On My Early, And Temporary, Admiration Of The Short Poems Of Ezra Pound

I will admit, I was sadly mistaken.

in my early praises of Ezra Pound;

I thought his poetry might be profound---

and, none to soon, my confidence was shaken.

I felt as if friendship had been betrayed

by his later, Fascist propensities,

and all his brazen ignorance displayed

in manic rants that were cries for attention

to his stacked prose that ravaged poetry's

ancient, august, and eloquent tradition---

against which Pound pounded in repetition

(ceaseless, obsessive, with no intermission).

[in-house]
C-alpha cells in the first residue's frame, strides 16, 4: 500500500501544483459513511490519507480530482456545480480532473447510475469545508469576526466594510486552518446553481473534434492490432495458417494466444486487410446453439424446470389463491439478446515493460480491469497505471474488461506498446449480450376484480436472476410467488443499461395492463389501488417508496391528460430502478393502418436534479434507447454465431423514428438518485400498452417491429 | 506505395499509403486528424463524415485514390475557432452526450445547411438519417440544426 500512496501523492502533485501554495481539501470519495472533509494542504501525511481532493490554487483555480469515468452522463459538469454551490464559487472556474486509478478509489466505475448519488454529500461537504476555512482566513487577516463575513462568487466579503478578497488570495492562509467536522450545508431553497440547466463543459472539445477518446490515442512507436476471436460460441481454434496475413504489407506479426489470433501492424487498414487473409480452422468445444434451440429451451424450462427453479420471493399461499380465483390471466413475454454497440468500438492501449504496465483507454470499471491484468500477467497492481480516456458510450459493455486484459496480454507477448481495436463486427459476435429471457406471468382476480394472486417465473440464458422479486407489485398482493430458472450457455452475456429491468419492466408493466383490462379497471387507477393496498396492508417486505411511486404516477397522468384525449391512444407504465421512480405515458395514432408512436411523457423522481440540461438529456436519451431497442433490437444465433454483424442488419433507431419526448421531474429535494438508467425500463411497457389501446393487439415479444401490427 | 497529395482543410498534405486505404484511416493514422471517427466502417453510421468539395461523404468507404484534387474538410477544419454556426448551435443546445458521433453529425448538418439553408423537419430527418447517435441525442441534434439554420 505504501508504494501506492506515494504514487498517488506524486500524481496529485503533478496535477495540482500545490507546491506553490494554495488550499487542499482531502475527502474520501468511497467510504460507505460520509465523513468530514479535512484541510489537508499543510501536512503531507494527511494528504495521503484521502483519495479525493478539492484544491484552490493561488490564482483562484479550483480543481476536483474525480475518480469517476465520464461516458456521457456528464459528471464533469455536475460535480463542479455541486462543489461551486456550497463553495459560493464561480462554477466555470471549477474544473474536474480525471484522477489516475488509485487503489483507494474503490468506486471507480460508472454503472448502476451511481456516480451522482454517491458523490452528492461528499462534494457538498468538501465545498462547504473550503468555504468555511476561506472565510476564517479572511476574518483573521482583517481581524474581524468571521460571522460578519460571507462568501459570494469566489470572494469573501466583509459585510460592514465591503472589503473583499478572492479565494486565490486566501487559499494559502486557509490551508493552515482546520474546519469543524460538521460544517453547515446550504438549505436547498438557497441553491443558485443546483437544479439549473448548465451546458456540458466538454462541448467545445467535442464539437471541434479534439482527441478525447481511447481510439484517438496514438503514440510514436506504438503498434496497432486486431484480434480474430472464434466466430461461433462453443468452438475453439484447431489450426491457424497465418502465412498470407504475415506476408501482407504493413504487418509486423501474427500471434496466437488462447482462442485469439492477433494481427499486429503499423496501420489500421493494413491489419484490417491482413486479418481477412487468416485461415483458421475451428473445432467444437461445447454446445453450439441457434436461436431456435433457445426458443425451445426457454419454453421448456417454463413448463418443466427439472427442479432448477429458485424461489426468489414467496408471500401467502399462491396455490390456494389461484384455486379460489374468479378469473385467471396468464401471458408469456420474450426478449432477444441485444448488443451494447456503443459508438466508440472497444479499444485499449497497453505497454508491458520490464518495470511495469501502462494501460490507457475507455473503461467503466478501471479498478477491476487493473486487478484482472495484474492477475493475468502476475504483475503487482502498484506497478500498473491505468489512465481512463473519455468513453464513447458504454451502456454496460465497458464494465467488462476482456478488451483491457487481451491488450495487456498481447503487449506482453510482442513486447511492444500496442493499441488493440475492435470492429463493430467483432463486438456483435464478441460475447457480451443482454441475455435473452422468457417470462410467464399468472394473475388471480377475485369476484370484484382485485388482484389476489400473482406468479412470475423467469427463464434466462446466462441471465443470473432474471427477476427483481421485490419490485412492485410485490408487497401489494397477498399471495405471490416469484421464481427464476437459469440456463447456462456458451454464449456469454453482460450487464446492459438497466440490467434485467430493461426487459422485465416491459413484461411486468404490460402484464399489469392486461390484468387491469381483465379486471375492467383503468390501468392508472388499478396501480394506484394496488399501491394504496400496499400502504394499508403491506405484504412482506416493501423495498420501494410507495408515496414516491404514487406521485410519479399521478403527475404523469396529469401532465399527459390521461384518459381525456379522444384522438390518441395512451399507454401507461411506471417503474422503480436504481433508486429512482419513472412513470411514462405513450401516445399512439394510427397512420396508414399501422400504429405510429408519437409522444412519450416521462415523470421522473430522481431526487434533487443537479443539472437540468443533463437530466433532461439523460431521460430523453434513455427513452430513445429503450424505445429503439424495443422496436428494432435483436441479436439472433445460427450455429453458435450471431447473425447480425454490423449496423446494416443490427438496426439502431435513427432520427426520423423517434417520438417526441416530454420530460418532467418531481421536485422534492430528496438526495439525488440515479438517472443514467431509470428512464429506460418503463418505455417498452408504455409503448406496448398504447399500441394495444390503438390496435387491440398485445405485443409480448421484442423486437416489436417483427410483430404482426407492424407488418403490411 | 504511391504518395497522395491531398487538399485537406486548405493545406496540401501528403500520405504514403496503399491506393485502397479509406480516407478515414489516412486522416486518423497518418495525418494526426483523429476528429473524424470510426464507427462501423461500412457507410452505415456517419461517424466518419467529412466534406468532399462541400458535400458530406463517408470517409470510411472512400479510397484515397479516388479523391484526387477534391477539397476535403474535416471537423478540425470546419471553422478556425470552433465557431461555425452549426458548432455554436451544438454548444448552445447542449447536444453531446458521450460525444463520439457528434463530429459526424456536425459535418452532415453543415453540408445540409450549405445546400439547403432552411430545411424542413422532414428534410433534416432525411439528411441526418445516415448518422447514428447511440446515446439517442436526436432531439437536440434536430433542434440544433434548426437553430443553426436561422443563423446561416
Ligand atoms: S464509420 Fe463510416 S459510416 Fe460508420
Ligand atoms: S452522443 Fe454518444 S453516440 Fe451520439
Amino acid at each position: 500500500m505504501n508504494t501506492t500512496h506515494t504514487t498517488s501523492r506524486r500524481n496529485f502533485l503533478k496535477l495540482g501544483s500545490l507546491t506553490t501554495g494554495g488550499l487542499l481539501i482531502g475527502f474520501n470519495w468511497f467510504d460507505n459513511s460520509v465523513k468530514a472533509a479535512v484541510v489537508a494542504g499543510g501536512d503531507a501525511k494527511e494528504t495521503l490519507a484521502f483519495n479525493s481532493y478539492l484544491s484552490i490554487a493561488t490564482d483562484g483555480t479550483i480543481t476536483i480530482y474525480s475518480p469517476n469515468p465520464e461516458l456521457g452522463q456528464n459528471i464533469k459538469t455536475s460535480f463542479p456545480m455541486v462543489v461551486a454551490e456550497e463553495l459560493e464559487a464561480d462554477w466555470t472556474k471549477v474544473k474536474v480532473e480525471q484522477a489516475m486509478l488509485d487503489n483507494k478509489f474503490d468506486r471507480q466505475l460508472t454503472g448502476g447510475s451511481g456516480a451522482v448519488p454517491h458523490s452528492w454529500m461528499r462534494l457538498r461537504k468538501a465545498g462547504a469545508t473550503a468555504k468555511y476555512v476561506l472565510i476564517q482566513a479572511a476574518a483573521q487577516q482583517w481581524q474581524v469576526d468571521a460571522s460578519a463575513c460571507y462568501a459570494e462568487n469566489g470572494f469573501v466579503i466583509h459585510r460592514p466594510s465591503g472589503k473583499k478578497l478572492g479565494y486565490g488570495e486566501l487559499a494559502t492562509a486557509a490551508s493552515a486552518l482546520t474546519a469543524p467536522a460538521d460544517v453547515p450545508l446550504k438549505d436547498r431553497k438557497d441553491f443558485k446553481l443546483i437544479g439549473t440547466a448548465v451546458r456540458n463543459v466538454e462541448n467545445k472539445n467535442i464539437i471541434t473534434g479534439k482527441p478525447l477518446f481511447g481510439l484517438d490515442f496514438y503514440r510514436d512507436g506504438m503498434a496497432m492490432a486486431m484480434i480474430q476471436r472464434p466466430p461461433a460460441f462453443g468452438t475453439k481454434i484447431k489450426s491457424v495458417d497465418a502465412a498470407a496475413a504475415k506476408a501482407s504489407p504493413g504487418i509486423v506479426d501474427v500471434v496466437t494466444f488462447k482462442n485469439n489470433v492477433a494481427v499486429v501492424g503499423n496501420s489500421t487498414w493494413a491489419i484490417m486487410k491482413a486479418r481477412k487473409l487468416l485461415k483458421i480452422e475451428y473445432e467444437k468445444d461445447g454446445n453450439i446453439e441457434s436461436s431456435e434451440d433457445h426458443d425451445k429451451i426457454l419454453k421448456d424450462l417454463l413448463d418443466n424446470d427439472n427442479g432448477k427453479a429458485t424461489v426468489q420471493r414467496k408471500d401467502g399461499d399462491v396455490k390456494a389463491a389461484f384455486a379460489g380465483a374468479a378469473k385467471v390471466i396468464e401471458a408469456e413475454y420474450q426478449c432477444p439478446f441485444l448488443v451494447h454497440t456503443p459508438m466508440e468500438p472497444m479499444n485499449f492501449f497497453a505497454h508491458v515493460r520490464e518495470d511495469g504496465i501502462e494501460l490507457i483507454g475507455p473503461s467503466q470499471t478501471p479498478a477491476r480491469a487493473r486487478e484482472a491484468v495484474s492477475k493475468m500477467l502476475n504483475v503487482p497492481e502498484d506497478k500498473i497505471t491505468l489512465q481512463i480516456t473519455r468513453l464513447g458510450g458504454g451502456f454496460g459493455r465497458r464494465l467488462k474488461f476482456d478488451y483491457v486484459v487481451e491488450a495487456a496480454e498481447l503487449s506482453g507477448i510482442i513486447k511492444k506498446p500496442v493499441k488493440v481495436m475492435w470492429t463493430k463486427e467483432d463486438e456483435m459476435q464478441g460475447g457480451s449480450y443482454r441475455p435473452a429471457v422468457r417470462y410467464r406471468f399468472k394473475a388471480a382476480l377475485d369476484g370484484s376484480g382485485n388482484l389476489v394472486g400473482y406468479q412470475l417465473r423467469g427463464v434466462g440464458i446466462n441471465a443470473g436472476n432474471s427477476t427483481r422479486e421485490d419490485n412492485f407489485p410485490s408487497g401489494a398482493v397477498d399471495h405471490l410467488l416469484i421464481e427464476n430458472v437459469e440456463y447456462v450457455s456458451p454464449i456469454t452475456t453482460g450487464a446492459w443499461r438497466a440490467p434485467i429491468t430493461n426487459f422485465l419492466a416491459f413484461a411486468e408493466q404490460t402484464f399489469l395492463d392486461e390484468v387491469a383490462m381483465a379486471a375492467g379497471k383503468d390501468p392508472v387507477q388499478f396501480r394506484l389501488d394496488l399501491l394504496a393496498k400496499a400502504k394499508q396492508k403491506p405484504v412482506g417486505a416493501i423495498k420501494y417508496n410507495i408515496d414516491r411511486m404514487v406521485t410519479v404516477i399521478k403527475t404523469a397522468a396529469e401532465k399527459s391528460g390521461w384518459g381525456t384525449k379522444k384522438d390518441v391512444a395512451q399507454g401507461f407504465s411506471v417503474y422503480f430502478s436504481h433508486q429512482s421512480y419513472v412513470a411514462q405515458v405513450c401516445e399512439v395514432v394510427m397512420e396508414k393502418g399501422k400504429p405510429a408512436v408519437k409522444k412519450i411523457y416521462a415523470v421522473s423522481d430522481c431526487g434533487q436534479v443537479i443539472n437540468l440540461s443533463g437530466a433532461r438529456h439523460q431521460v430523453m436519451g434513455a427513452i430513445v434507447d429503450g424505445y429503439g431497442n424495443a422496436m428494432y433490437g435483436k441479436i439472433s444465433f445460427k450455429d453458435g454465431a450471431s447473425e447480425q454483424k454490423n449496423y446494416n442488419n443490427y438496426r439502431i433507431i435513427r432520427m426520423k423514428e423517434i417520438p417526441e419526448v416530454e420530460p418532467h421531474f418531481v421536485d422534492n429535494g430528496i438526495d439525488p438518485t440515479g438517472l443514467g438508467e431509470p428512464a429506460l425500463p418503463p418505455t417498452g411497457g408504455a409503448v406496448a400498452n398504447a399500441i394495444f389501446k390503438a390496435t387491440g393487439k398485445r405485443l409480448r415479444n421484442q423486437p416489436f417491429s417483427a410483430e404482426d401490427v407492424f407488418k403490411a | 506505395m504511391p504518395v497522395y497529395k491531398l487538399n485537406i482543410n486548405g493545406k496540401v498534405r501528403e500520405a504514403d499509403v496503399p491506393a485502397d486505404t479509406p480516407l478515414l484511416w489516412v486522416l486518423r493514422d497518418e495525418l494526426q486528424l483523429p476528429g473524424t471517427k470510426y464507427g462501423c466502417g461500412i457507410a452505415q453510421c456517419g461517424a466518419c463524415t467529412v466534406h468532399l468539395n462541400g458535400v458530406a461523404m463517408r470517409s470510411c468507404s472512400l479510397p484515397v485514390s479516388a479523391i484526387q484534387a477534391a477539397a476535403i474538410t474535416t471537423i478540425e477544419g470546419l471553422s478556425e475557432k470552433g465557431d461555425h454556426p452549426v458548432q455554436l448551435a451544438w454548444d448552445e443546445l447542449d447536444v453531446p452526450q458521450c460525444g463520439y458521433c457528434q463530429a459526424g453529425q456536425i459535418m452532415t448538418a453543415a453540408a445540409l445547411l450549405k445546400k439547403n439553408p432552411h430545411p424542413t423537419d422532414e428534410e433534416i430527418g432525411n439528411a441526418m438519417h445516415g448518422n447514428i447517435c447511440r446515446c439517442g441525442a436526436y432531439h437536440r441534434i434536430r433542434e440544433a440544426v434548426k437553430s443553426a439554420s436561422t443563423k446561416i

Diverted from that proud and boastful bumbler,

I learned of Eliot---more skilled, and humbler;

a Christian whose faith, in his lines' dispersion,

assisted me at my time of conversion.



Author's Notes/Comments: 

My early enthusiasm for Pound was soon broken by his unrepentant fascism; his inclusion of Mussolini for praise in his greatest poems, The Pisan Cantos; and his inept editing of Eliot's manuscript, which became The Waste Land.  I found in Eliot a quieter, coirteous, and more modulated voice.  The Waste Land helped ne to navigate through my first term at college, with its eleven weeks (minus two days) apart from BlueLevels. 

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language_game's picture

very nice.

very nice.

Starward's picture

Thank you very much, I sure

Thank you very much, I sure do appreciate it.


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